a) what both Prof Habib and Prof Thapar had said about the practice of burial amongst the Hindus at a national symposium on the threats posed by the communal historiography, and
b) the Hindu funeral rites I happened to witness first hand in a village named Mansoor about 14 kms away from Dharwar in the southern state of Karnataka in not too distant a past.

1:26 PM  
MetaMutator said...

I happened to be once talking to this Indonesian architecture professor on conservation. We were, of course, entirely talking about Singapore; how, even 15 years back, it was a collection of fishing villages, how the kampong lifestyle has given way to an industrial-isque, character-less housing estate lifestyle, and so on so forth. In particular, we were talking about how village gods and temples were simply destroyed in a bad rush to build bigger and taller buildings.

He said something that made me stop and ponder. He said that while the Westerners were interested in "physical" conservation, that is, in preserving the form of a building, we Asians are more interested in (what he called as) "spiritual" conservation; the Asian tendency is to preserve the function of some common space, while rampantly changing, or rather updating, its form.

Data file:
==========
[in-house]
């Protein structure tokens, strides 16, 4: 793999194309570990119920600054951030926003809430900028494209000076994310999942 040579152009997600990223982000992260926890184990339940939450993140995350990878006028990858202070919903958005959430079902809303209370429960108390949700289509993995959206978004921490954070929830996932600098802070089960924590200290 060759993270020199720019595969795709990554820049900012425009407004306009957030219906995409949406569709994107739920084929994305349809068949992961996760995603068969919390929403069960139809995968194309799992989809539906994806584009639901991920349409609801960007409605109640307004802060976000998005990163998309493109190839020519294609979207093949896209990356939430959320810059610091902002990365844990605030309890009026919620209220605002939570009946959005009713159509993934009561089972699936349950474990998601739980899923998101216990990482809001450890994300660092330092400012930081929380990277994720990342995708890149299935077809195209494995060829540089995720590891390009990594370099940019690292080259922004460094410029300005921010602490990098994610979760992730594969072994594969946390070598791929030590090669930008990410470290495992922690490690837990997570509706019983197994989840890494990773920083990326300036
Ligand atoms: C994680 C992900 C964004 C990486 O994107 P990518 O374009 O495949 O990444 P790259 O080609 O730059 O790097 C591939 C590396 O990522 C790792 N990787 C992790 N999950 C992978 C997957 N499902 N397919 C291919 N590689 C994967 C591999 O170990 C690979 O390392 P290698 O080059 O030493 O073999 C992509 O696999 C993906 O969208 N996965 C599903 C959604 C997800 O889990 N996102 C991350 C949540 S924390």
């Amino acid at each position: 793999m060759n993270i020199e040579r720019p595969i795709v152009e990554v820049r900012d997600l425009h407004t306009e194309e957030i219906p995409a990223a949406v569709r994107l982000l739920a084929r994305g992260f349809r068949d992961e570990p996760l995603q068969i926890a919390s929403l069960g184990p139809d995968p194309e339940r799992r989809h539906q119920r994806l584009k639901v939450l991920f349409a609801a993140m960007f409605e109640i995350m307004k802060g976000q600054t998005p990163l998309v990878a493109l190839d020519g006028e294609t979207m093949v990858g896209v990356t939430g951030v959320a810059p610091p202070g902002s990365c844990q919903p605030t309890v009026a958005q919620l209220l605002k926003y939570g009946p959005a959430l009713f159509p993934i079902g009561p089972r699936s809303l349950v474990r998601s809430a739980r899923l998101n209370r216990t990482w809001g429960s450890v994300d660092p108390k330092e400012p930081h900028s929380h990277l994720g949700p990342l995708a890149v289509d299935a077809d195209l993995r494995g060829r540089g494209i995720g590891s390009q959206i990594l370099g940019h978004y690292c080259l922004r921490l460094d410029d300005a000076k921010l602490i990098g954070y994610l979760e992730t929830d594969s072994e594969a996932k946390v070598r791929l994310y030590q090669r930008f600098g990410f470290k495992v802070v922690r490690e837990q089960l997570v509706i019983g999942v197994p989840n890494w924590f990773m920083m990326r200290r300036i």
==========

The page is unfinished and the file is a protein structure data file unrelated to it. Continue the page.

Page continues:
The particular example he gave was the Archeological Survey of India's conservation attempts at Angkor Wat; in the 1980's, the ASI put concrete and drilled holes into the Angkor Wat structure to bind the blocks and make a wooden staircase, among other things. This was, of course, heavily criticised by most world archeologists; at least on the southern wall, there was irrepairable damage done to, among other things, sculptures of apsara dancers in various poses. However, and this is where it gets interesting, he argued that the conservation attempt was very successful in a functional sense; there might not be any active worship going on, but you really can't mistake the spiritual ambience in the Southern Corridor. You might get the finer details of the sculpture wrong, but the function, spirituality, is retained; this is something that you can't say with other temples in the Angkor region, say, a Ta Prohm, or Primenekas.